Kyrgyzstan-Afghanistan relations have largely been confined to meetings and diplomatic niceties, although recently Afghanistan is increasingly being referred to (including by Kyrgyzstani officials) as the main outside threat to Kyrgyzstan in the form of terrorism and drug trafficking (BBC Monitoring Afghanistan on 10 September 2012, see also herehere and here). An Afghan diplomat in Bishkek, who talked to AAN but requested not to be named, however, rejected these statements as ‘projecting their domestic troubles on Afghanistan and shirking their responsibilities particularly in the area of border management’.

Both governments are heavily focussed on their more significant priorities in the foreseeable future. Kyrgyzstan is yet to address its debilitating political instability and socio-economic underdevelopment (read our previous blog here) and Afghanistan is bracing itself for the military and political transition in 2014, the success or failure of which may possibly have huge repercussions not only in Afghanistan but also the wider region and world. Afghanistan may even take a formal repatriation move by the Kyrgyzstani government as an affront on its ‘sovereignty’ at a time when it is increasingly assuming responsibility for protecting its territory and people.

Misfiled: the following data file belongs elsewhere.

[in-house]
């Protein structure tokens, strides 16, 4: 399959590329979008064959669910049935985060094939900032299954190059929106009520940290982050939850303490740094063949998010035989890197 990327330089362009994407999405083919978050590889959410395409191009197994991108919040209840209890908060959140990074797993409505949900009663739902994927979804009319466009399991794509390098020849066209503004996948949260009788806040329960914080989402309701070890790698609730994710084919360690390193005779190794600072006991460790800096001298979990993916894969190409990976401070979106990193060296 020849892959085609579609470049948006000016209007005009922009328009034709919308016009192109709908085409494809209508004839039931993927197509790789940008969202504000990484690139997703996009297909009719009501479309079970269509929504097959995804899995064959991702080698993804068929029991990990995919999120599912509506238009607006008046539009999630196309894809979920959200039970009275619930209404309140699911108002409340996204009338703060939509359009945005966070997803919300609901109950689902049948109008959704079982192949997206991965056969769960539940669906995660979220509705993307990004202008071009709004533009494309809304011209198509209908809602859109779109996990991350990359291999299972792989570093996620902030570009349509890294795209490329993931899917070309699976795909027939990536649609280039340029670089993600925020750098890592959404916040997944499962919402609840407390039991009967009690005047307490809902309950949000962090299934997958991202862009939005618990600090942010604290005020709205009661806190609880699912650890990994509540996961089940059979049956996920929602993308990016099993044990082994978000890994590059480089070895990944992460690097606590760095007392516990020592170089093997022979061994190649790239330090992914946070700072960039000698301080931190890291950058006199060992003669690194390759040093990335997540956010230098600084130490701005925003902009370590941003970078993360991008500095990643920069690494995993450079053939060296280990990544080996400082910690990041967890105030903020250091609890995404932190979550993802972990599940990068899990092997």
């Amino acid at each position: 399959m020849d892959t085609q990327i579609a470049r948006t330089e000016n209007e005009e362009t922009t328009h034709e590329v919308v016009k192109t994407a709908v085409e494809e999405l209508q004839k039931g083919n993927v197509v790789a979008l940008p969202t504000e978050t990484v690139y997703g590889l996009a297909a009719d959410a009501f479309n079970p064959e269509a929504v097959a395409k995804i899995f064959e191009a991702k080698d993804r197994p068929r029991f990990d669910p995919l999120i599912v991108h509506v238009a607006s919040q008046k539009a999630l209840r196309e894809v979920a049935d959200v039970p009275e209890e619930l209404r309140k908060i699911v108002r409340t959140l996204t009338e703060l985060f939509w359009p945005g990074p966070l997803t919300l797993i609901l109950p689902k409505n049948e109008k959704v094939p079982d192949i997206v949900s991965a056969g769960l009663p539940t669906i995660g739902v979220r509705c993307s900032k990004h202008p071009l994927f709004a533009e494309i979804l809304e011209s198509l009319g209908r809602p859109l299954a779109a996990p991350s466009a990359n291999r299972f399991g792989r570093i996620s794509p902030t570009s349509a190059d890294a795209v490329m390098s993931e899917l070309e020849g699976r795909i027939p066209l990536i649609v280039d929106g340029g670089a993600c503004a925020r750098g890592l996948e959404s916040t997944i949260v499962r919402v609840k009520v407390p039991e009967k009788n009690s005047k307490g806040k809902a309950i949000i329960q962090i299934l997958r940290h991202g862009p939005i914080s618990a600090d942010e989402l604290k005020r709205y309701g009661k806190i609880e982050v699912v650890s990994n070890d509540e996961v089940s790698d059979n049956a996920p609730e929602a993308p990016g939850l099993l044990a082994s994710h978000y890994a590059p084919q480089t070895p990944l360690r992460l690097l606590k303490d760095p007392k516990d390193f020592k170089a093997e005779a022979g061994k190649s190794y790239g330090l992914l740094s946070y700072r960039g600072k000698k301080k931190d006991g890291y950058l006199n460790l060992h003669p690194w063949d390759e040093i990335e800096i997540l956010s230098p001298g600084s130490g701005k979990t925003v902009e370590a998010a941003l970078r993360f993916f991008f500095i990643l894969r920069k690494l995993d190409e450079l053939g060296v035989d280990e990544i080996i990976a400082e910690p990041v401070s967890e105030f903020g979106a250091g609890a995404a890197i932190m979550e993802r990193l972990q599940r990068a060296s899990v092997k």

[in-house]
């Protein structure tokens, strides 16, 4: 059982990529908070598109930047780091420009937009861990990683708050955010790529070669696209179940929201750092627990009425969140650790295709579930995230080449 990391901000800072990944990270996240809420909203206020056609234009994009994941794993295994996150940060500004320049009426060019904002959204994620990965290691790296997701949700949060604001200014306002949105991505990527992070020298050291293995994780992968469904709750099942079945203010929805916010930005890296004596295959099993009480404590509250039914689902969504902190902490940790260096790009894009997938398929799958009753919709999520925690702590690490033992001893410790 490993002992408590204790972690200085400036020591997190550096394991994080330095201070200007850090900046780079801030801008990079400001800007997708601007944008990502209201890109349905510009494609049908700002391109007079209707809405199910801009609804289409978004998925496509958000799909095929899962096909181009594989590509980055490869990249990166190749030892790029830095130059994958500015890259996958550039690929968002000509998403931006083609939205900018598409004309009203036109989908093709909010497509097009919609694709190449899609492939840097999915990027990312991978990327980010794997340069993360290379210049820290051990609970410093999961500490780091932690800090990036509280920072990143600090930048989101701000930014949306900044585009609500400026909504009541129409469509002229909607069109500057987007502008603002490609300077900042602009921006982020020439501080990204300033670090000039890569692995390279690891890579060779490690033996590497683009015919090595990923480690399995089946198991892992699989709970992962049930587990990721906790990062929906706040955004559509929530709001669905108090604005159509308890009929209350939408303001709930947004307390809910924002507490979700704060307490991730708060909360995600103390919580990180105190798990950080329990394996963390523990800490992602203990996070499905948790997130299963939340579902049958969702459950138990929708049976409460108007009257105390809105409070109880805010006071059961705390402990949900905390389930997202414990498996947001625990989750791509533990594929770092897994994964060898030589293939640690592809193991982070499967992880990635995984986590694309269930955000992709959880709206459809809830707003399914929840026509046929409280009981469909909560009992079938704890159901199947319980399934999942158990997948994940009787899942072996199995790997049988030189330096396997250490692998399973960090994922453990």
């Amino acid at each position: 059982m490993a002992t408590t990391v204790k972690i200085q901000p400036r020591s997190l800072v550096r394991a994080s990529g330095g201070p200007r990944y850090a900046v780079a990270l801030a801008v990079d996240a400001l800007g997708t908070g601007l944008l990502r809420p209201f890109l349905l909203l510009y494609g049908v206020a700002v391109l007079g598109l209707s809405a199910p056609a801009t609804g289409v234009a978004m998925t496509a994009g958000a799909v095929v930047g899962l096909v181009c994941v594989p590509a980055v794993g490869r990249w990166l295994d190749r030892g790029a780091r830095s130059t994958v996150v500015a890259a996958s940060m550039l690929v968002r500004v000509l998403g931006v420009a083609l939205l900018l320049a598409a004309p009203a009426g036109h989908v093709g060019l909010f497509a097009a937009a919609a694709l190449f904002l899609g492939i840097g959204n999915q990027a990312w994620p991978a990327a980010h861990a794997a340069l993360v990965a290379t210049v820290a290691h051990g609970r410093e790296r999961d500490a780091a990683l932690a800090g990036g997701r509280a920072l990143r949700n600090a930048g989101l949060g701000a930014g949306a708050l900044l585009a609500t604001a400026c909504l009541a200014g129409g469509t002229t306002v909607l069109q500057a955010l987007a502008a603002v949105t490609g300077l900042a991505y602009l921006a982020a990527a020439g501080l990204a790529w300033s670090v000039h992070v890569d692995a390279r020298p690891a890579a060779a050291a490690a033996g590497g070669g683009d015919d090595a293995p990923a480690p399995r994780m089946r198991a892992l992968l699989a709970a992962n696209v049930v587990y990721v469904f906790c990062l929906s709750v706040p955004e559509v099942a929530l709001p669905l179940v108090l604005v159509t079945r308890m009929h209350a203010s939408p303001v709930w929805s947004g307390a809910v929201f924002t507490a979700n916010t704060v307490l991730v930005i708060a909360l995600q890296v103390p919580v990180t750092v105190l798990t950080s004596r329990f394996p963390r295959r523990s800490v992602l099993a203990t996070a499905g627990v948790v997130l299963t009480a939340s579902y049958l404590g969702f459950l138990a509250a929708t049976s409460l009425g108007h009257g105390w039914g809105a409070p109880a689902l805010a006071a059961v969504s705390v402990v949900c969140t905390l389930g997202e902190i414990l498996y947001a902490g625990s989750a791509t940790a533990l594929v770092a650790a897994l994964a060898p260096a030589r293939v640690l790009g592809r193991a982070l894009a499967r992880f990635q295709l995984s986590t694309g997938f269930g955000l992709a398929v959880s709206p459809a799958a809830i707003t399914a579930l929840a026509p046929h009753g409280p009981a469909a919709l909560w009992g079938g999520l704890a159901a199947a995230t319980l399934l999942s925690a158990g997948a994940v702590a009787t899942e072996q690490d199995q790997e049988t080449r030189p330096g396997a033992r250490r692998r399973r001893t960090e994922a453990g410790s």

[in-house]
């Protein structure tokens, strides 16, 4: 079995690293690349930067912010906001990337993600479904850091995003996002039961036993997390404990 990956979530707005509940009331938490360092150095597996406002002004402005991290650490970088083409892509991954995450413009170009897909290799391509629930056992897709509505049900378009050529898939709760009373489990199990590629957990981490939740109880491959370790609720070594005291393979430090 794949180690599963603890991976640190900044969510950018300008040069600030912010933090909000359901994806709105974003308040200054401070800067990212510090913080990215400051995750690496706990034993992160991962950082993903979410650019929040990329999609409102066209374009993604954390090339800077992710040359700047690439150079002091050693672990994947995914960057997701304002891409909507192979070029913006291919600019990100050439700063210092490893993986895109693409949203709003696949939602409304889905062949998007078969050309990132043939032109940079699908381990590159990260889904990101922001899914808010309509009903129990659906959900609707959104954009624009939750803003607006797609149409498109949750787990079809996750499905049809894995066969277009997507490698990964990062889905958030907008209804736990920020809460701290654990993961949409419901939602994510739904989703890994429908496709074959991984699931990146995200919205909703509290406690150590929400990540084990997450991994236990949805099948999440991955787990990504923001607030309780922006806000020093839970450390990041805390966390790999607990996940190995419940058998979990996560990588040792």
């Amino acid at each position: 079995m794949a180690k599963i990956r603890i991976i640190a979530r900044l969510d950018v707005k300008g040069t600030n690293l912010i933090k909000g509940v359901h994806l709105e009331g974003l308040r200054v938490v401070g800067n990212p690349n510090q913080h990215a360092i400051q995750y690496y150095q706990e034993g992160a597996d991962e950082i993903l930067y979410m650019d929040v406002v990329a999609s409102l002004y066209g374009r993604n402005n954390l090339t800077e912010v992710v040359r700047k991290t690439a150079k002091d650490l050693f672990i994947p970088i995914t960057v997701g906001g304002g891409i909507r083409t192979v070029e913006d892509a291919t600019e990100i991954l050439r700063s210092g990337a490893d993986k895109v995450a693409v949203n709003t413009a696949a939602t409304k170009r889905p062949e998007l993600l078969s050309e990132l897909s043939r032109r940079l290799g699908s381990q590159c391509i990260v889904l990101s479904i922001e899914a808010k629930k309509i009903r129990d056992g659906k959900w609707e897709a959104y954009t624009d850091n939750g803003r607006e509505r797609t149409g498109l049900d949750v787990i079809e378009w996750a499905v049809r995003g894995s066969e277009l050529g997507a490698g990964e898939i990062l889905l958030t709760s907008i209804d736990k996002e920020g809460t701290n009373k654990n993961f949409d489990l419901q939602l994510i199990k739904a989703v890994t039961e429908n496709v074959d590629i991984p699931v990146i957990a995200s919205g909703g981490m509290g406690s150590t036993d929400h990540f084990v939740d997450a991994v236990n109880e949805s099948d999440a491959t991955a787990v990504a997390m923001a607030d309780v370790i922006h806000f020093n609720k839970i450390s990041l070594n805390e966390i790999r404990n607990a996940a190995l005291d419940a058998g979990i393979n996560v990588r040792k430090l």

It seems that repatriation ‘politicking’ is disappearing among larger problems and more important priorities. Will the Kyrgyz continue to live in Afghanistan and adapt to the new challenges to their long-term survival? Will they opt to leave for Kyrgyzstan, despite their partial reluctance, to avoid risks to their well-being? Will they become an issue to upgrade, or strain, bilateral Afghanistan-Kyrgyzstan relationships? Whatever the answers to these questions may be, judging by their resiliency in resisting political and environmental hardships, ‘the Kyrgyz of the Afghan Pamir’, in the words of contemporary scholar on the Kyrgyz in Afghanistan Ted Callahan, will ‘ride on’.

(1) For more information, see pp 16-22 of the United Nations Environment Programme’sWakhan report.